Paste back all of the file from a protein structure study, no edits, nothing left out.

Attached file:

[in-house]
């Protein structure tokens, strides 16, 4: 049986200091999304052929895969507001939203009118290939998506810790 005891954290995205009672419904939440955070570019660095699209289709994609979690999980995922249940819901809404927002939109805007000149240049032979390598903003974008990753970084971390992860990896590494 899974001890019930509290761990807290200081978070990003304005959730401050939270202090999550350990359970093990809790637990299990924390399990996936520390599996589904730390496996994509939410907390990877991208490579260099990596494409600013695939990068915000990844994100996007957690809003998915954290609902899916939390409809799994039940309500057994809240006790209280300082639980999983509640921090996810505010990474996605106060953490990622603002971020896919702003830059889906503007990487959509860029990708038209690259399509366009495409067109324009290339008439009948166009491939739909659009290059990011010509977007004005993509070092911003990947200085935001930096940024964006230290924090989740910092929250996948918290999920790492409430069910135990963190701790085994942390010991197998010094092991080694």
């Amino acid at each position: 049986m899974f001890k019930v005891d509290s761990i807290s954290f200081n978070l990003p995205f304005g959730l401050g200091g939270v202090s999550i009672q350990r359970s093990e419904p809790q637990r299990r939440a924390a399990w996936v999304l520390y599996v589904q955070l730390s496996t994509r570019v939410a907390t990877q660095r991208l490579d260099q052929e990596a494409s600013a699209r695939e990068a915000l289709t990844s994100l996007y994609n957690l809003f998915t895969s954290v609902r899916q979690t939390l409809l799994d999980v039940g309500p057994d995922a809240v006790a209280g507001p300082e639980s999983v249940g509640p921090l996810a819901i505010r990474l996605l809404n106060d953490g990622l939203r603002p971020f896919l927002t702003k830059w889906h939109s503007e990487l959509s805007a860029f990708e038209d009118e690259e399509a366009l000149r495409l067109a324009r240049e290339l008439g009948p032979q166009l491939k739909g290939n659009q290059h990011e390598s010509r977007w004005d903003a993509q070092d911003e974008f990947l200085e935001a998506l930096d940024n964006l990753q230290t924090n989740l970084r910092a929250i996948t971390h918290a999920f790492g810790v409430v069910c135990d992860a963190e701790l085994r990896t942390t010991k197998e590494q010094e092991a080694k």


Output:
[in-house]
């Protein structure tokens, strides 16, 4: 049986200091999304052929895969507001939203009118290939998506810790 005891954290995205009672419904939440955070570019660095699209289709994609979690999980995922249940819901809404927002939109805007000149240049032979390598903003974008990753970084971390992860990896590494 899974001890019930509290761990807290200081978070990003304005959730401050939270202090999550350990359970093990809790637990299990924390399990996936520390599996589904730390496996994509939410907390990877991208490579260099990596494409600013695939990068915000990844994100996007957690809003998915954290609902899916939390409809799994039940309500057994809240006790209280300082639980999983509640921090996810505010990474996605106060953490990622603002971020896919702003830059889906503007990487959509860029990708038209690259399509366009495409067109324009290339008439009948166009491939739909659009290059990011010509977007004005993509070092911003990947200085935001930096940024964006230290924090989740910092929250996948918290999920790492409430069910135990963190701790085994942390010991197998010094092991080694």
């Amino acid at each position: 049986m899974f001890k019930v005891d509290s761990i807290s954290f200081n978070l990003p995205f304005g959730l401050g200091g939270v202090s999550i009672q350990r359970s093990e419904p809790q637990r299990r939440a924390a399990w996936v999304l520390y599996v589904q955070l730390s496996t994509r570019v939410a907390t990877q660095r991208l490579d260099q052929e990596a494409s600013a699209r695939e990068a915000l289709t990844s994100l996007y994609n957690l809003f998915t895969s954290v609902r899916q979690t939390l409809l799994d999980v039940g309500p057994d995922a809240v006790a209280g507001p300082e639980s999983v249940g509640p921090l996810a819901i505010r990474l996605l809404n106060d953490g990622l939203r603002p971020f896919l927002t702003k830059w889906h939109s503007e990487l959509s805007a860029f990708e038209d009118e690259e399509a366009l000149r495409l067109a324009r240049e290339l008439g009948p032979q166009l491939k739909g290939n659009q290059h990011e390598s010509r977007w004005d903003a993509q070092d911003e974008f990947l200085e935001a998506l930096d940024n964006l990753q230290t924090n989740l970084r910092a929250i996948t971390h918290a999920f790492g810790v409430v069910c135990d992860a963190e701790l085994r990896t942390t010991k197998e590494q010094e092991a080694k």